The answer was usually nothing.
Over the long summer, my brain gradually ground to a halt. At first I thought it would pass. It did not. A fog settled, grew thicker. I felt slow, and then slower, and then incapacitated. I couldn’t bear the thought of any more doing. I couldn’t do. When I tried to work, my attention flitted away like the soft avoidance of two magnets. I was engaged in a process of perpetual forgetting: I would try to work, and then find myself not working, and wonder, dazed, what had happened in between. In all these months since Covid arrived, while I was trying to be defiant and industrious, I was slowly winding down.
Every night, when I reached for the serum that’s supposed to fight the action of the years on my face, it seemed only seconds away from the last time I did it, and the time before that. It was startling: There went another 24 hours, all in a rush. It was as if these moments were pleated together with a single stitch, the fabric of existence gathering so tightly that my whole life could be drawn together and would pass that way, quite suddenly.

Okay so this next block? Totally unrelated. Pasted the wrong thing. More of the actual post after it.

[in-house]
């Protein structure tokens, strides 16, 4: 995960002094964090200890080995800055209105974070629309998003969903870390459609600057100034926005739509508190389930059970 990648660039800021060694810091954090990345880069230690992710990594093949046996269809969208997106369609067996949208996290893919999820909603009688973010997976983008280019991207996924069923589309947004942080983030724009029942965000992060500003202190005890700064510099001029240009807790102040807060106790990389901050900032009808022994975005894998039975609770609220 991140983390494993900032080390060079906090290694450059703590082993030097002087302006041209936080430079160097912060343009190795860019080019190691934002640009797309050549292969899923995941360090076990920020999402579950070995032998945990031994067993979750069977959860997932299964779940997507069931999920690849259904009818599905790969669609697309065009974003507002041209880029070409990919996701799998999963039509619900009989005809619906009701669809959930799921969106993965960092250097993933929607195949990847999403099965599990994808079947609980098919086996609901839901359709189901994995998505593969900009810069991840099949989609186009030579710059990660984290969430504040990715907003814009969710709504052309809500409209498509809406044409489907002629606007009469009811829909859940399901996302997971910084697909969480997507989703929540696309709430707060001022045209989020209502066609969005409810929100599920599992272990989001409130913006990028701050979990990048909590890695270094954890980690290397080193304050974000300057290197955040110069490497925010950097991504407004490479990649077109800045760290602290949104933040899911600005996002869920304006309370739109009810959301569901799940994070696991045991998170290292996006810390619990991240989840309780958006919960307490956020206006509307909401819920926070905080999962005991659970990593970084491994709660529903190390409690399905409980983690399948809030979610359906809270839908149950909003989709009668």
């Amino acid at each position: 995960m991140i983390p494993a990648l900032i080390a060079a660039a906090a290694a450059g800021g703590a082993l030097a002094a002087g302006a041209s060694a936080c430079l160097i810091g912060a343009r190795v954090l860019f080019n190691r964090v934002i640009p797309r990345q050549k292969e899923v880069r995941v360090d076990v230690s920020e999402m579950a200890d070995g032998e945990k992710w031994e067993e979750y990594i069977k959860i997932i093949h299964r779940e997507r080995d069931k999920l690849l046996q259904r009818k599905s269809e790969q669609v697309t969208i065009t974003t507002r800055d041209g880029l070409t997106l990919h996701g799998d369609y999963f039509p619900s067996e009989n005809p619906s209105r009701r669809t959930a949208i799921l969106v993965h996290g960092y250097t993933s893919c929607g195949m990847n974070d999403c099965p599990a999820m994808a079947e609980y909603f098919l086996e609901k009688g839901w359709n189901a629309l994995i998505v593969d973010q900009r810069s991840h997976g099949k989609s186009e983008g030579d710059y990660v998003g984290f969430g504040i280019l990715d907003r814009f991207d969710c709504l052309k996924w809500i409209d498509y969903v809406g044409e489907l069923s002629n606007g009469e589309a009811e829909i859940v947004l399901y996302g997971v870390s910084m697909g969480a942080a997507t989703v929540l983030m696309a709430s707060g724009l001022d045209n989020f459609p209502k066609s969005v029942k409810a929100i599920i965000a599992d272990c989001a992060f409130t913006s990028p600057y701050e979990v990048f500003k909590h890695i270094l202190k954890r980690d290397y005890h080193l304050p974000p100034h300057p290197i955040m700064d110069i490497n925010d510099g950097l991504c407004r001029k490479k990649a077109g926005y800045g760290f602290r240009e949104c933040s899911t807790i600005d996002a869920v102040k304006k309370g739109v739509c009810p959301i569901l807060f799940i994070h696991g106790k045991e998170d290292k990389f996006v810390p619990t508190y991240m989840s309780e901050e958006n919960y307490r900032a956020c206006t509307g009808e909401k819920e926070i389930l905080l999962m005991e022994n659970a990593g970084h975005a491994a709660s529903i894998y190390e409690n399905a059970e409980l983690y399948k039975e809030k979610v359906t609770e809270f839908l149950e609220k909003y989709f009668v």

At the same time, I watched so many people around me suffer while I got off lightly. I did not, like several of my friends, lose a parent or a partner. I did not, like a family dear to me, see my teenage daughter admitted to a hospital halfway across the country at the start of lockdown, and have to wait three months to see her again. I did not lose my income or watch my business putter into nonexistence.
In the absence of these things, I felt I had to wear a brave face and make the most of it. I tried to tamp down my fears that the world was carrying on without me, while I stayed at home and succumbed to the fog. I felt a responsibility to be the one who coped. But that’s not how this works. You cannot parlay your suffering against the endurance of others. You don’t get to choose when the undertow drags you, or how.
It just comes, and comes again, and the only option is to let it take you.
The suspended anxiety of this year is not entirely unfamiliar to me. I have fallen through the cracks of life before. I’ve come to think of these times of life as wintering, a season outside the usual ebb and flow, when the comforting bustle of everyday society falls out of reach. Most of us have been to this place. We arrive there in the wake of illness, depression or bereavement; that darkness may yawn open during major life events like divorce or job loss. However we come to it, wintering is usually involuntarily, lonely and bitterly painful.